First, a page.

I hope you enjoyed this sort of tutorial/project inspiration post. I plan to add more art yarn to the shop as I can, right now my current and only wheel (Kromski Sonata with a Jumbo Flyer) can only hold about 2 ounces of art yarn, so for the moment the size of my skeins is limited. I am currently saving to purchase a new wheel made to create art yarn so I can make some big crazy skeins for you guys. The wheel I'm looking at can hold around 2 lbs (compared to my current measly 2 ounces....sheesh!!) of yarn, so I can make some big ol' skeins for those wanting to weave rugs and such.
Before getting a new wheel, I would like to get a drum carder so I can blend my own pretty art batts so the spinners out there will have something they can use from my shop, and to spin into some pretty, luxury yarns. These tools definitely are not cheap though, so it may be a while depending on sales and such before I can afford to get these.
If any of you spinners out there have a drum carder you'd recommend, I haven't decided on one yet so I would definitely love to hear input from others who have tried them before. I would like something that can make at least 4 ounce batts, and can withstand some texture so not too fine.
If you are looking for some textured yarn, check my handspun over in my shop to see if I have what you're looking for. I regularly update my shop with both handspun yarns and hand-dyed, millspun yarns. Inventory is constantly changing, and no two batches are the same. Most handspun skeins are one of a kind and not repeated. I also sell some Weaver's Yarn Packs if you're looking for a little yarn sample pack that is great to tapestry weaving, these are all unique so check the listings to learn more.
To weave this tapestry, I started out with a 65 gram skein of art yarn (shown below) This yarn is a hand-carded blend of merino, recycled sari silk and silk noil for extra texture and was corespun on my Kromski Sonata wheel.
If you have been following me on Instagram and Facebook, you may have seen that I recently learned corespinning on my wheel and have a newfound love for art yarn! I consider art yarn to be anything random and crazy with lots of texture, handspun and completely unpredictable and one of a kind. I LOVE weaving with art yarn, because it is so simple and the yarn really speaks for itself, even just with a plain weave technique.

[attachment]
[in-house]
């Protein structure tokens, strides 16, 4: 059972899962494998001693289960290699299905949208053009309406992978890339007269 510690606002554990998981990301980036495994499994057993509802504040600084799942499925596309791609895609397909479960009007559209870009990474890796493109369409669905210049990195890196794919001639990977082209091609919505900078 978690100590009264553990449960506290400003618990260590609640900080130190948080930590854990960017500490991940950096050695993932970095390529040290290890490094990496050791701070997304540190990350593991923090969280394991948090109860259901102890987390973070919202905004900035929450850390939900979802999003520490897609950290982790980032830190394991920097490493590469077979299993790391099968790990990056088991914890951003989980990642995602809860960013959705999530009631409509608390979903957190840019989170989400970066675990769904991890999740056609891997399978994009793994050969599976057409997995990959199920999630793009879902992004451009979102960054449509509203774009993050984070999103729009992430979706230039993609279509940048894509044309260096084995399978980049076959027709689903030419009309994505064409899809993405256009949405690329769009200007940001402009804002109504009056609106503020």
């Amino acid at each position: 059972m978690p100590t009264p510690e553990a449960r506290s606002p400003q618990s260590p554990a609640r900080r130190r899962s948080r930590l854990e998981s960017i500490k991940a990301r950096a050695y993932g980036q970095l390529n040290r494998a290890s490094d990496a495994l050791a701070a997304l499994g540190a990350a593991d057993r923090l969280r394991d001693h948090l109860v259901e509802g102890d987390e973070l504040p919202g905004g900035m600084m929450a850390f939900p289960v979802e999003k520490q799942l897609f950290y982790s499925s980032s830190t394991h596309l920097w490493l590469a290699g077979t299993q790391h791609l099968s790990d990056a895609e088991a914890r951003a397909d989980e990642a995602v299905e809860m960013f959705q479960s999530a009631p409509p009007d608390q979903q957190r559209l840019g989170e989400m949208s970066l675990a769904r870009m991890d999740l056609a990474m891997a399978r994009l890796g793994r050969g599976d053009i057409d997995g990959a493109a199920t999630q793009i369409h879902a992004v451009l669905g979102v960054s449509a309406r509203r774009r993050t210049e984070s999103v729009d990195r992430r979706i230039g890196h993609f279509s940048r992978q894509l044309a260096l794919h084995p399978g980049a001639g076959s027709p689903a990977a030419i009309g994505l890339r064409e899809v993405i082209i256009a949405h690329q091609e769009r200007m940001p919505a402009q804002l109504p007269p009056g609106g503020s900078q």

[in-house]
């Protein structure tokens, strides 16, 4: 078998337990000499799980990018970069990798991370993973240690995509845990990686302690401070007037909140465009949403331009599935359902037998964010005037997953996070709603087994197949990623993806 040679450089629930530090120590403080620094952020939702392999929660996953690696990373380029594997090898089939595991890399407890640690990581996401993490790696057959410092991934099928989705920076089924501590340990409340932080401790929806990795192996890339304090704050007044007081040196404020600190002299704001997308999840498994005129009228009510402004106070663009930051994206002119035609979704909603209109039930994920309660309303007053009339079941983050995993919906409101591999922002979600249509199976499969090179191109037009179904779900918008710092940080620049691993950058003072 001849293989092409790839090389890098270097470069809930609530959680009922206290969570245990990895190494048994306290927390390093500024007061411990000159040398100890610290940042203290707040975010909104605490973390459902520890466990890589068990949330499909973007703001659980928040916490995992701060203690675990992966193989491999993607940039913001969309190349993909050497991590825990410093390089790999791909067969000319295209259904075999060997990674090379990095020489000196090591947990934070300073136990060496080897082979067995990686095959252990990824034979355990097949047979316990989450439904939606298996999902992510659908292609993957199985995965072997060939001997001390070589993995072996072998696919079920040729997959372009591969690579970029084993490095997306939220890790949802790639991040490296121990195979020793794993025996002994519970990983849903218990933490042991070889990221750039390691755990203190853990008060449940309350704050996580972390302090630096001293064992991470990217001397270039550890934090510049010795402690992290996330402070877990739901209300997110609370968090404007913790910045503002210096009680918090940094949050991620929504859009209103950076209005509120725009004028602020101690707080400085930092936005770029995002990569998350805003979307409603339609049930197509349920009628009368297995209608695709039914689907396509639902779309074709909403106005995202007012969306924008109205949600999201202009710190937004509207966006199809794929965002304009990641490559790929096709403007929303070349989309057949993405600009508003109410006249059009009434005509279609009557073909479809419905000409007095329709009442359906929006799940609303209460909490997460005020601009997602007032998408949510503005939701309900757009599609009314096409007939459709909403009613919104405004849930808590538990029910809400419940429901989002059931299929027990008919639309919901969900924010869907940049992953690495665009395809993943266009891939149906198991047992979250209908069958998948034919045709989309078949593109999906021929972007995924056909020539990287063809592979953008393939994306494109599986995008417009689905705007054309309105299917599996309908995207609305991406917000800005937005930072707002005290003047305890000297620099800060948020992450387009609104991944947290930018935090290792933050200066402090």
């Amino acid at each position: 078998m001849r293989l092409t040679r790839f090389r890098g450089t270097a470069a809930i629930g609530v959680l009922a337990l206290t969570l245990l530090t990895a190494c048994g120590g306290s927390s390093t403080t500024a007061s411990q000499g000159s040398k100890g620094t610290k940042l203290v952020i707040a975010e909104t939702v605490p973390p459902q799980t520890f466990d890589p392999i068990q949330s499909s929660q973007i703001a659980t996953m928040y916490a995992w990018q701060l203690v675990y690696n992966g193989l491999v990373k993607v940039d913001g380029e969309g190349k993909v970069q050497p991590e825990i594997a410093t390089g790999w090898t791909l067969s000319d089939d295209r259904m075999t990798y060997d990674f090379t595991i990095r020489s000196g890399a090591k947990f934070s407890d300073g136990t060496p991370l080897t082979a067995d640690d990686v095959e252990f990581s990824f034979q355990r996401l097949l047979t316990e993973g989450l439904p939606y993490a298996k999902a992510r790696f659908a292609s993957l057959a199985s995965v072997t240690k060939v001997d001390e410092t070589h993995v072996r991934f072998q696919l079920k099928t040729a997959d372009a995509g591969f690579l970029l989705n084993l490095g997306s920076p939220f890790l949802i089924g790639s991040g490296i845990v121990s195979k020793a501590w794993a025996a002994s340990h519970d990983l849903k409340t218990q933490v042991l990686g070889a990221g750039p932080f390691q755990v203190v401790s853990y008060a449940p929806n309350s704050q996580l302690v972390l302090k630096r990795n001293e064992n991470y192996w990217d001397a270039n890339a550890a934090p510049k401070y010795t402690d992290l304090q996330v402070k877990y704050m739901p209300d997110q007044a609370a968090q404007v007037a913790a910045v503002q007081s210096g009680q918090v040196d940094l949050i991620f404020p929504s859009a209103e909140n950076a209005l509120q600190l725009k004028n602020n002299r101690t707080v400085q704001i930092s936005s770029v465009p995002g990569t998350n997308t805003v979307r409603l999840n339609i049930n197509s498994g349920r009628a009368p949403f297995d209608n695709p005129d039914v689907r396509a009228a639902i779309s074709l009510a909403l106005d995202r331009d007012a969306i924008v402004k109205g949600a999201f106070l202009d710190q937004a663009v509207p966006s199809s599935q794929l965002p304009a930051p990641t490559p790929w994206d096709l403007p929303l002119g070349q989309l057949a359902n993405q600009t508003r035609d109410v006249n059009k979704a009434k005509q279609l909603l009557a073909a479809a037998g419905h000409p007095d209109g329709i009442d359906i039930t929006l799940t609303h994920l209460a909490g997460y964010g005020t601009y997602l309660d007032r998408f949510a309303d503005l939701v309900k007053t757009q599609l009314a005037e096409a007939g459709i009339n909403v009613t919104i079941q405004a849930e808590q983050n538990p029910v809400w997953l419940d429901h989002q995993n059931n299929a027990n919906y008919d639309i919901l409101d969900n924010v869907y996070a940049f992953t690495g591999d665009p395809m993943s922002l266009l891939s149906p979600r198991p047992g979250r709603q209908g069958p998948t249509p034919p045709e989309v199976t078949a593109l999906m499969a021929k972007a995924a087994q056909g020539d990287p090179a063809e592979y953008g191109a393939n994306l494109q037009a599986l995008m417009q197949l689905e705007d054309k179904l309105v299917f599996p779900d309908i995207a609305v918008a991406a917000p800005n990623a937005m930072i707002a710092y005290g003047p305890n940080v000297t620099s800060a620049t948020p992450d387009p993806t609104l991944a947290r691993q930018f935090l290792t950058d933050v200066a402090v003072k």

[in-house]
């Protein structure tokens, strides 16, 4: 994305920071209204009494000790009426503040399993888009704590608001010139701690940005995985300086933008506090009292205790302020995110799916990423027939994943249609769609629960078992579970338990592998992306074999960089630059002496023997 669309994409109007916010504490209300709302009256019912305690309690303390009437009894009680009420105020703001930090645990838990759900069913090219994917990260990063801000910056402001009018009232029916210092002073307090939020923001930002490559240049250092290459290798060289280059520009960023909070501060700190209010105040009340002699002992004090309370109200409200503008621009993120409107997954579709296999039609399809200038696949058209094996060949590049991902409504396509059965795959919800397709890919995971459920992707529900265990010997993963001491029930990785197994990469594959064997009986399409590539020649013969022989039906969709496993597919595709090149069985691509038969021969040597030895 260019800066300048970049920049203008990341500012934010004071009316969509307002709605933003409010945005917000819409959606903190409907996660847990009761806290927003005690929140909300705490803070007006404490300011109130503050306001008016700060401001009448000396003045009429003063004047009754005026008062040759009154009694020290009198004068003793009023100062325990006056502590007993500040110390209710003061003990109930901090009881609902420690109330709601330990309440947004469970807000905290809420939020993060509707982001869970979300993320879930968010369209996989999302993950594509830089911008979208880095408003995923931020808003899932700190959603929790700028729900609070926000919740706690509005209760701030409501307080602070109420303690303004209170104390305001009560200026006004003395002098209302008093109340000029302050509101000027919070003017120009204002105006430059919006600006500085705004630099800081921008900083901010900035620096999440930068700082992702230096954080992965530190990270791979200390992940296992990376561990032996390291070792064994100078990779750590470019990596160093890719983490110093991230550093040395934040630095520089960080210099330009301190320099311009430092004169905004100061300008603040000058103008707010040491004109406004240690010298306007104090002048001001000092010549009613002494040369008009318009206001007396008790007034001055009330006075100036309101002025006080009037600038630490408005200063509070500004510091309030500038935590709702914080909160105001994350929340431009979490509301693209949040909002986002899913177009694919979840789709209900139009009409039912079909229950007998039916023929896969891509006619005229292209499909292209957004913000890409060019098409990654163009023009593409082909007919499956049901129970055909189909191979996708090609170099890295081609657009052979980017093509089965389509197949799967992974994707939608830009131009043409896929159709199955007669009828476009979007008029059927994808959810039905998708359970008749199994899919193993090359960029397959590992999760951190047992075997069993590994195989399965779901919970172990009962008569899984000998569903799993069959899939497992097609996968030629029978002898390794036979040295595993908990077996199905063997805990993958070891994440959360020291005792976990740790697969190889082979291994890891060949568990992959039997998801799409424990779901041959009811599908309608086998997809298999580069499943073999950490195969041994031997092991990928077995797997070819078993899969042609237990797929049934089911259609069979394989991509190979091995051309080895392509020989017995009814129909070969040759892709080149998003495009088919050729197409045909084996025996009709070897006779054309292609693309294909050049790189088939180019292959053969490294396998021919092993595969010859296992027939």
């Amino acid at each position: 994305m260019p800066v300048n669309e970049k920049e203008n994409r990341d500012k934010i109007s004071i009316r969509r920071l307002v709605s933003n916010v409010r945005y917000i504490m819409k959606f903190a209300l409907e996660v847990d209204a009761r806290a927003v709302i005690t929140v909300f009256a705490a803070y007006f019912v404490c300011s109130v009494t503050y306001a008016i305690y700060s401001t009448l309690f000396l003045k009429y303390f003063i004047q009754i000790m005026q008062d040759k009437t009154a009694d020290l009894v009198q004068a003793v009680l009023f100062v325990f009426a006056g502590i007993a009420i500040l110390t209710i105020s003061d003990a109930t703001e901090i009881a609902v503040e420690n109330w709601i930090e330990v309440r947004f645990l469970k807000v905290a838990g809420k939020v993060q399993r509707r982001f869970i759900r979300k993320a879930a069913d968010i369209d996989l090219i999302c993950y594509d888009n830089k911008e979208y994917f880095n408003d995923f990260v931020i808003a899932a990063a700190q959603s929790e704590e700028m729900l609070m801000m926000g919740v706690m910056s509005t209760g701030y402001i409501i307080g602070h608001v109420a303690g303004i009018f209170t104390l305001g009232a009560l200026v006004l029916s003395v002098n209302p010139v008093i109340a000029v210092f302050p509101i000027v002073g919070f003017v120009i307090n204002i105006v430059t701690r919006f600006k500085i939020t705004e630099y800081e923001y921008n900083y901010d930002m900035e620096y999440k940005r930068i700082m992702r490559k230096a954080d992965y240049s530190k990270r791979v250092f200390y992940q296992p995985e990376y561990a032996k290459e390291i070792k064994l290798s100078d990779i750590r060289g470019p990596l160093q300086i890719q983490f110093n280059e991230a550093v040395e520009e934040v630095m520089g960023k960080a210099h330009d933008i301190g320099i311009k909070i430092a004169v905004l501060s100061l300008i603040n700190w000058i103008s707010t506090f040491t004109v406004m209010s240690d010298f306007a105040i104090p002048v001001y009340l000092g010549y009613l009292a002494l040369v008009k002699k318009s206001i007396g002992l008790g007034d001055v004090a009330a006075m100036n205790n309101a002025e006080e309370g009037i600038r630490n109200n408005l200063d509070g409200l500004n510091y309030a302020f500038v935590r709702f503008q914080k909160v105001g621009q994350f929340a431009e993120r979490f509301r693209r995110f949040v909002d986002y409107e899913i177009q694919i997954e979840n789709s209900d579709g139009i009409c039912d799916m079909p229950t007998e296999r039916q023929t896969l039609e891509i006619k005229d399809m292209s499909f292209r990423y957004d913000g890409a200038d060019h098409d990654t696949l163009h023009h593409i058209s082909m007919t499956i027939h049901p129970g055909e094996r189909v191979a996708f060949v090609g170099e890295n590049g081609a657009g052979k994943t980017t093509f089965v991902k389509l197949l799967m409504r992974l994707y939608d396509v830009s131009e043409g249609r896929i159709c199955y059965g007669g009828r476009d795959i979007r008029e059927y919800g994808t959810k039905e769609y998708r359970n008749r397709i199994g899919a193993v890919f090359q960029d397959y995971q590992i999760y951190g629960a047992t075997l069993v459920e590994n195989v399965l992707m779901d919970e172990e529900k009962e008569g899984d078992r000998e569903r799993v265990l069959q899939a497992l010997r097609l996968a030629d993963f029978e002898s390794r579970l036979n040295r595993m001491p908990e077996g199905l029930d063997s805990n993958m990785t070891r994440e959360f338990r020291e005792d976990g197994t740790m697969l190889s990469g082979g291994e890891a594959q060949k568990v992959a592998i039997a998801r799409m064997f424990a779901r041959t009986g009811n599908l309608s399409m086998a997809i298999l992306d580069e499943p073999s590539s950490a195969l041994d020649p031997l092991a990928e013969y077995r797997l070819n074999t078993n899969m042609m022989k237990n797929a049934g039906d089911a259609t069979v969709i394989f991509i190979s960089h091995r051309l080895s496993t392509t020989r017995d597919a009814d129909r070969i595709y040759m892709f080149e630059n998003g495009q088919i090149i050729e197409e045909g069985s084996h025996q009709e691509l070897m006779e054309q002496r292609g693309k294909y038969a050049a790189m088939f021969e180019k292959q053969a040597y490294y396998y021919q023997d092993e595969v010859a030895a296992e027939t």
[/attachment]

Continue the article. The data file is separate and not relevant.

For this 13.5" x 7" weaving (the woven portion, not counting fringe and hanging string) I used 39 grams of the yarn, and still have quite a bit left over that could be used in future weaving.
For the warp, I used a lace weight, hand-dyed tonal coral colored merino wool yarn. A thin warp will be hidden by the thick texture of the art yarn used in the weft. But you could always be crazy and use a thick yarn as the warp too if you'd like the warp to show, or reverse it by using art yarn for the warp and a thin yarn for the weft. All depends on the look you want to achieve. I started weaving higher up on the loom since my loom is pretty tall (check out WoodCreekLooms on Etsy if you'd like to check out where I got mine, I have their large loom in a walnut stain) and left 6" of weft to make a little fringe at the bottom. The warp was spaced about a half inch apart.
I used a plain weave technique, just weaving in and out across the rows. I broke the yarn off into smaller lengths so it could fit through the shed, and wove those ends in as I went. I did this about three times through the piece. I recently discovered the joy of weaving ends in as you go, because if you're anything like me you probably hate weaving those ends in at the end. I still have a "finished" weaving from February right now, which I'm totally in love with, but just haven't worked up the patience to sit down and finish weaving in those ends and attaching it to a dowel.
The dowel I used for this was cut, sanded and hand stained a deep walnut color. I get those long wooden sticks from the craft store (they're super cheap, I think it was about $1 for a yard at Joann) and cut it down to the size right for my weaving, then I finish it by hand and allow to dry completely before tying the weaving to it.
It's not shown, but I also like to sew on a little canvas strip to the back of my pieces with my signature and the month/year it was completed. That way I can see my progression in weaving over time, and if it is given or bought by others they have a little artists' signature that adds a real art gallery sort of feel to it.
Amanda J. French
Fiber artist from Louisville, KY. Professionally, I spend my days spinning one of a kind yarns from wool and recycled fibers, and weaving with them. Other hobbies include; yoga, fitness, painting, studying languages, and knitting.